Exile is a self-published fantasy, the debut novel by Martin Owton. I received this book through TBRindr in exchange for my honest and fair review. Admittedly I was unfamiliar with this author or his novel, and I was able to read this book with no biases.
The brief synopsis tells us: “Aron of Darien, raised in exile after his homeland is conquered by a treacherous warlord, makes his way in the world on the strength of his wits and skill with a sword. Both are sorely tested when he is impressed into the service of the Earl of Nandor to rescue his heir from captivity in the fortress of Sarazan. The rescue goes awry. Aron and his companions are betrayed and must flee for their lives. Pursued by steel and magic, they find new friends and old enemies on the road that leads, after many turns, to the city of the High King. There Aron must face his father’s murderer before risking everything in a fight to the death with the deadliest swordsman in the kingdom.”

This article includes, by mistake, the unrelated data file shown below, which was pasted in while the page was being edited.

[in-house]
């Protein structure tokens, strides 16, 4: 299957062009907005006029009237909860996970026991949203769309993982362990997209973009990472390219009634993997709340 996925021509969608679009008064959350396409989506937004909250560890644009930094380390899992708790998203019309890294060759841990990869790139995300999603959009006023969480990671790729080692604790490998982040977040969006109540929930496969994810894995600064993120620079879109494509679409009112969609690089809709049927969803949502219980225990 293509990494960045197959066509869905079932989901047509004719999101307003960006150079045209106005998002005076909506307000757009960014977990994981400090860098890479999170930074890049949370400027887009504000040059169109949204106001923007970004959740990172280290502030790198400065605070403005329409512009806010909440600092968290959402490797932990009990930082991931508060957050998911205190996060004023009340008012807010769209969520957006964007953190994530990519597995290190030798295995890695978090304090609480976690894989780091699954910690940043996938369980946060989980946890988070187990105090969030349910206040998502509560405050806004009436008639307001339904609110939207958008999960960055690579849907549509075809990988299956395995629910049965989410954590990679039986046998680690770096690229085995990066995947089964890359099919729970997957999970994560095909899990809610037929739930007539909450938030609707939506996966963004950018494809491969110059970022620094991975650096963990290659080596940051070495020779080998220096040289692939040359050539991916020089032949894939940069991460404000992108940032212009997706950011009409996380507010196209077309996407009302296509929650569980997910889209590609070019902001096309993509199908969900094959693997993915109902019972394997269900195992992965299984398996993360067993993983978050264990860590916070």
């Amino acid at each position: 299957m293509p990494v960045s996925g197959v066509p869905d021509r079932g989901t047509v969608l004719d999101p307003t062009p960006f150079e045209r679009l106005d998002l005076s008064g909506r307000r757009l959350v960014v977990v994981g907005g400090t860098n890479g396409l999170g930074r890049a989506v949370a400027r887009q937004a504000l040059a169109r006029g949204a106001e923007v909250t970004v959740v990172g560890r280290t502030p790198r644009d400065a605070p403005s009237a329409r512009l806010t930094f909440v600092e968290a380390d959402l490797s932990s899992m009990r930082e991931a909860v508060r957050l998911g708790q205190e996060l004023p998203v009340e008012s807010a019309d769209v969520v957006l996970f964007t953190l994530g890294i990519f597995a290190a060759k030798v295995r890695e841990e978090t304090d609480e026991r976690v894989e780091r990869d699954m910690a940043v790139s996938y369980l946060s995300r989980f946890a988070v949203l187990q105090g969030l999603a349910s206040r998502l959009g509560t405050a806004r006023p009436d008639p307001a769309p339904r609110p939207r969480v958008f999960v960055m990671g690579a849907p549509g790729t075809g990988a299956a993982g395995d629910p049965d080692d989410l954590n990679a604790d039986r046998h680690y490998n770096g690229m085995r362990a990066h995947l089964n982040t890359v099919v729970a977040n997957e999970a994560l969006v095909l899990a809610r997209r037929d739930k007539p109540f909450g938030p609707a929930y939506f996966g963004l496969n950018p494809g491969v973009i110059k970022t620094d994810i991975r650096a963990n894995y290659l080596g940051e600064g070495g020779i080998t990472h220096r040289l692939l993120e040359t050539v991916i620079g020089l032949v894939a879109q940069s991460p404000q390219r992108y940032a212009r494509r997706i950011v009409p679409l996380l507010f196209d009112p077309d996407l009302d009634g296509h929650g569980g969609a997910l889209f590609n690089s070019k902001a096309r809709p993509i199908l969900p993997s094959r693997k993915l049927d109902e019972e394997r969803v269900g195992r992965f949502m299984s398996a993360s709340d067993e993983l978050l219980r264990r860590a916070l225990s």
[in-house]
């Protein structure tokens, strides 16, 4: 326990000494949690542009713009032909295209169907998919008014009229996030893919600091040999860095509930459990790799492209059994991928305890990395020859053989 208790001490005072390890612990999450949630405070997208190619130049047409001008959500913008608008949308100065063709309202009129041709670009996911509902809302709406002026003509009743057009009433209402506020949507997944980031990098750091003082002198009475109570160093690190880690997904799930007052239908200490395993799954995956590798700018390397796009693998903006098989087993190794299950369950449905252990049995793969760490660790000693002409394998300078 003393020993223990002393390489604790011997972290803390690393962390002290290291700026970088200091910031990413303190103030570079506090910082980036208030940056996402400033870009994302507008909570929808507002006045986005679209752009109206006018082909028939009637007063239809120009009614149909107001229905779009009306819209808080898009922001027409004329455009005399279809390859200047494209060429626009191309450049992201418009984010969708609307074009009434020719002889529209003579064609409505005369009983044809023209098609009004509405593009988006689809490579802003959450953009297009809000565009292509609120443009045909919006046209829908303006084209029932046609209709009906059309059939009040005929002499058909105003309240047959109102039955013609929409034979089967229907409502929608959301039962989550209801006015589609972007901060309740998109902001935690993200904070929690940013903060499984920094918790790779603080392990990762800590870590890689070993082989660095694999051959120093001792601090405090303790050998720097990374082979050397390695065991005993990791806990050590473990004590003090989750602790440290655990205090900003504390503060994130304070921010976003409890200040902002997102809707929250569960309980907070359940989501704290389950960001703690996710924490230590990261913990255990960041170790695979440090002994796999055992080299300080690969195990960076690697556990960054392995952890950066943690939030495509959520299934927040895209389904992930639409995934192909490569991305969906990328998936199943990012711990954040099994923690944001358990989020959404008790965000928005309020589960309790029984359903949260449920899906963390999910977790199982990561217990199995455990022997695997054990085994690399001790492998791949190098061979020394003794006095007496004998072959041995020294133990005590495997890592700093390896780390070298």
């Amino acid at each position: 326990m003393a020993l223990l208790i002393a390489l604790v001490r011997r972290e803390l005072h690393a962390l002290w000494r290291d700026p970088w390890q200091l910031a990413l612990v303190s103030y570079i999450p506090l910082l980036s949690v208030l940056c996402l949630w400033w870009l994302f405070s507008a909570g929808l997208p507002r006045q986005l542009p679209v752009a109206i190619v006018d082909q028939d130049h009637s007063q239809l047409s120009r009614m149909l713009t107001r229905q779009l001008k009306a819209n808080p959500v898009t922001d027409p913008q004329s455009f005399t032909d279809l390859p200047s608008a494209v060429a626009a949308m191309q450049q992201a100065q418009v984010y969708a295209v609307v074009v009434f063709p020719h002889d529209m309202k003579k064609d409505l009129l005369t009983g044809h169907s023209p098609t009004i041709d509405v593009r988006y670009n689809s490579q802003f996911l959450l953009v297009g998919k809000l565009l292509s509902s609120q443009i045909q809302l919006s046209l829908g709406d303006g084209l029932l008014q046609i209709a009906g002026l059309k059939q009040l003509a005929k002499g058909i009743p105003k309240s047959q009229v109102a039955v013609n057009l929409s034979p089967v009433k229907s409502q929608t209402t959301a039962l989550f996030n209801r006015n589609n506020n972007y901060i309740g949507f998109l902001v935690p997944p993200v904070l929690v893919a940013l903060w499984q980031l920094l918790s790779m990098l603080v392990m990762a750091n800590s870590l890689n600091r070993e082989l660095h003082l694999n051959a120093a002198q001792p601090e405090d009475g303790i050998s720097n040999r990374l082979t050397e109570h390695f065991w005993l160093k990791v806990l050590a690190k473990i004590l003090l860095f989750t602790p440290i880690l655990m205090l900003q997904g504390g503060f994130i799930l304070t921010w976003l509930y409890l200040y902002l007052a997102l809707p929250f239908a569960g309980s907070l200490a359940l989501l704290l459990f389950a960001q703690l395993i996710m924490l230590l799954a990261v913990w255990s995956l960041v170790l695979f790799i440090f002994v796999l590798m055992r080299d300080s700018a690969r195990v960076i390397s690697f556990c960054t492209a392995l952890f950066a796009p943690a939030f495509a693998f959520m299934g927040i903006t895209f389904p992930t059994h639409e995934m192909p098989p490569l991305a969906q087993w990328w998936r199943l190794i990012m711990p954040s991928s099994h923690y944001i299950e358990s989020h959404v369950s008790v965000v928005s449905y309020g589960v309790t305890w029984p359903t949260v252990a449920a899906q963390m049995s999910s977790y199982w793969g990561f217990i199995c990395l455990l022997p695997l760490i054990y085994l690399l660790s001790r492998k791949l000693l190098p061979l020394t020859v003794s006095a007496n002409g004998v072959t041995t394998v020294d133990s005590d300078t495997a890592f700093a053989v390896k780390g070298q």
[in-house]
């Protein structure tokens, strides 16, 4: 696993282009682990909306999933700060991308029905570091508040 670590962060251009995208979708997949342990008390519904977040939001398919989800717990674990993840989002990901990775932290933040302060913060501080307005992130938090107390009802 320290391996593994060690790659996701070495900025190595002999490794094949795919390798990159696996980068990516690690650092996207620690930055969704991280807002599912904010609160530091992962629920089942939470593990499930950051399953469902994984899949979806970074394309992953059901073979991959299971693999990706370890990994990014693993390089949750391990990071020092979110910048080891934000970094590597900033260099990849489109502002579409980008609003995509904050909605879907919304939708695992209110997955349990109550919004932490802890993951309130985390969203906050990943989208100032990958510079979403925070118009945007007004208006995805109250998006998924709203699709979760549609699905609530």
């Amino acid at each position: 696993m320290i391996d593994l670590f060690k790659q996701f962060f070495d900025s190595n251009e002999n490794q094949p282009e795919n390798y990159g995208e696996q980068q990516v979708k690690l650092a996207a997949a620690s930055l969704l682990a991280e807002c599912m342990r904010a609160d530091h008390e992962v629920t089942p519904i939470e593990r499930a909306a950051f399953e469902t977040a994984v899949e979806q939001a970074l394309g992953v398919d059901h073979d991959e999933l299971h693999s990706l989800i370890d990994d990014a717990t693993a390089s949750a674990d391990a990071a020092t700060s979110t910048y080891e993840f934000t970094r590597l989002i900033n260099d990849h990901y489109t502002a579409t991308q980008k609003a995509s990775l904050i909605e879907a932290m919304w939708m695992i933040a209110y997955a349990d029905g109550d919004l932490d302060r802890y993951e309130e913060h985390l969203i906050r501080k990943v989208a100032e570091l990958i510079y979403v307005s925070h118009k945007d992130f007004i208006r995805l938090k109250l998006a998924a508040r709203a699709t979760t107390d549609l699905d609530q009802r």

Before I share any other thoughts, I want to help de-bunk a common assumption of self-published or independent fiction, the one that believes they will all be of poor quality. I offer Exile as an example of an exception. The story is filled with likeable characters, the primary one who consistently displays noble qualities and good judgment. The prose is arguably the strength of this book, flowing well throughout, fast-paced when necessary, and elegant in others. The plot, while not the most unique, does offer some satisfying twists and reveals that carry the reader effectively toward the big finish.
I tend to be an “emotional reader” rather than a “critical reader” (my terms). I tend to simply get swept up by a good book (or carried away by a great book) instead of deliberately dwelling on the reasons “why” a book is having this effect on me. As a result, I am not a natural book reviewer. It is sometimes hard to articulate what made the book move me in a positive or negative direction. With that said, I genuinely liked the book in a general sense.
In reflecting on the book, I think it would make a great book for someone who wants to try out a sword and sorcery fantasy. It is relatively short (especially compared to some of the bricks that are out there). It’s an easy read without being simplistic or juvenile. It includes some romance, some magic and some well-done fight scenes. Who knows, this might just be type of book that will hook someone to read more and more fantasy.
This is a likeable book that is easy to read, and easy to recommend. 4.25 / 5 stars. Well done Martin, and thanks for sending a copy to me.